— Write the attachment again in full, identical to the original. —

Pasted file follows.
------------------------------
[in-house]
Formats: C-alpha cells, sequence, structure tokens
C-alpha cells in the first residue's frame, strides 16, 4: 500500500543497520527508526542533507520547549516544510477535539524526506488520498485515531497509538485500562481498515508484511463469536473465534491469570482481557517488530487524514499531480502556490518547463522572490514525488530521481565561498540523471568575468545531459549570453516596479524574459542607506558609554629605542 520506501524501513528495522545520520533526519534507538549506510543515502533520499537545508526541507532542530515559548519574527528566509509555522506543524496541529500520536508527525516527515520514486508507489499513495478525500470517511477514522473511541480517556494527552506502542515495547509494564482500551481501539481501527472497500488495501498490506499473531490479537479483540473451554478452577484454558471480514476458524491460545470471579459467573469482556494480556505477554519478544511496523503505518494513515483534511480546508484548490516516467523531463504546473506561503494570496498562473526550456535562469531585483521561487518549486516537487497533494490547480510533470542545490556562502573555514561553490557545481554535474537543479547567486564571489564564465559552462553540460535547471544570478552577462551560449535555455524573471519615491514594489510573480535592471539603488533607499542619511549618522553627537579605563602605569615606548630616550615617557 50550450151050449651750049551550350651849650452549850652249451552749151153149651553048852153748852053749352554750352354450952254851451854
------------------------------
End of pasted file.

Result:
[in-house]
Formats: C-alpha cells, sequence, structure tokens
C-alpha cells in the first residue's frame, strides 16, 4: 500500500543497520527508526542533507520547549516544510477535539524526506488520498485515531497509538485500562481498515508484511463469536473465534491469570482481557517488530487524514499531480502556490518547463522572490514525488530521481565561498540523471568575468545531459549570453516596479524574459542607506558609554629605542 520506501524501513528495522545520520533526519534507538549506510543515502533520499537545508526541507532542530515559548519574527528566509509555522506543524496541529500520536508527525516527515520514486508507489499513495478525500470517511477514522473511541480517556494527552506502542515495547509494564482500551481501539481501527472497500488495501498490506499473531490479537479483540473451554478452577484454558471480514476458524491460545470471579459467573469482556494480556505477554519478544511496523503505518494513515483534511480546508484548490516516467523531463504546473506561503494570496498562473526550456535562469531585483521561487518549486516537487497533494490547480510533470542545490556562502573555514561553490557545481554535474537543479547567486564571489564564465559552462553540460535547471544570478552577462551560449535555455524573471519615491514594489510573480535592471539603488533607499542619511549618522553627537579605563602605569615606548630616550615617557 50550450151050449651750049551550350651849650452549850652249451552749151153149651553048852153748852053749352554750352354450952254851451854